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(In 1976, the Pacific RFU scheduled a game against the Australians. But the newly formed USARFU decided to substitute an official national XV for the regional side in this first ever test match for the newly formed Union founded in 1975.)
"Storer thinks Yanks won't do badly."
In January of 1976, the United States of America Rugby Football Union announced surprising news, the first official international game with a visiting Australian XV, returning home from a 25-game match tour in the UK.
For the first time in the modern era, a match would occur between a noted rugby nation and a national squad of eager Americans, anxious to showcase their native rugby talent to the world. (N.B. In 1976, the game was played under the old scoring at four points for a try.)
The news of the contest to occur in southern California was met with mixed opinions; many perceived the game was premature since the Americans had no named team with any play or practice experience. These naysayers argued why send an ad hoc, hurriedly selected squad against the mighty Wallabies? Others considered it an opportunity to demonstrate the development of the game in the States.
The USARFU Board of Governors argued until a two third’s majority vetted the green light for the game. It was financially unfeasible for the nascent Union to fund the tour so outside assistance was needed. The selected players would have to pay their own travel expenses.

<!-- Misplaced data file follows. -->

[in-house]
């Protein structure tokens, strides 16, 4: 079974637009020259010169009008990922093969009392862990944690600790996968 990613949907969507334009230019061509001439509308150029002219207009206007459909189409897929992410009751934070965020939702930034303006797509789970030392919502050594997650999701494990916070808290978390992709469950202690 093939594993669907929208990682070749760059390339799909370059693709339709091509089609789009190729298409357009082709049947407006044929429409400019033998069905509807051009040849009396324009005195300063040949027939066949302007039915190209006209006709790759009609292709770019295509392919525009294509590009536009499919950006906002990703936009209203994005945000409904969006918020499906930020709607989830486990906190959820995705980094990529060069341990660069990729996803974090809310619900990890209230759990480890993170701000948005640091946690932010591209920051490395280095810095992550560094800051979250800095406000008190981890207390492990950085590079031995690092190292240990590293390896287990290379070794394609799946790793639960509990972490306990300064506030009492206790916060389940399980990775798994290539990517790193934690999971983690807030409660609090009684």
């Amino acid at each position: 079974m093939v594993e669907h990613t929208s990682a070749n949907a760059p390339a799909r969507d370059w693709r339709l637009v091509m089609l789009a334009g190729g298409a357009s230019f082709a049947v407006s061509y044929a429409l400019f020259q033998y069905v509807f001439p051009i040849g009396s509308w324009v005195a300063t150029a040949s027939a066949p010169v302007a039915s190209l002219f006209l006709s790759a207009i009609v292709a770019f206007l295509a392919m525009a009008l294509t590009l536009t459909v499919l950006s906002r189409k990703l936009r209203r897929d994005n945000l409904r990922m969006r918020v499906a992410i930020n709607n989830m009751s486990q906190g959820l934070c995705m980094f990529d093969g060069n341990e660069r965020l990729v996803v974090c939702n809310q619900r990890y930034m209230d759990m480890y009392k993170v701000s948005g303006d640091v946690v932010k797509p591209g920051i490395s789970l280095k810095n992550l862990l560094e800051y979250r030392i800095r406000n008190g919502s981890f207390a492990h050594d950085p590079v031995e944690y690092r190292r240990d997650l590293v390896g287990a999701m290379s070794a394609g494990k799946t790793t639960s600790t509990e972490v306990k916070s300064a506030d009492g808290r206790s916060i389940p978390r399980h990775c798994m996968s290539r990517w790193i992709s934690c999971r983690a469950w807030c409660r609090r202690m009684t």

The assembled team would have but five-days to prepare, hardly enough time to shake hands to get acquainted. No one seemed to object to the last minute preparations; excitement buzzed from coast to coast.
A Pollyannaish editorial in Rugby Magazine, mostly, national boosterism and little else, stated, "It is not that farfetched to entertain the notion that USARFU national side possess a near-even money chance to defeat the visiting Australian side."
Coach Dennis Storer offered a more pragmatic analysis: "...we (USARFU) didn't expect that a national team would play international competition until 1977 of 1978, and then against Canada. In this game...the rugby world is watching with great interest."
Perhaps the most encouraging comment came from the President of the Australian rugby Football Union who ended his official letter with, "I hope that this international match will be the first of many to come in the future."
And, providently, it was.
(Part II - The First Game: Aussies vs. USA)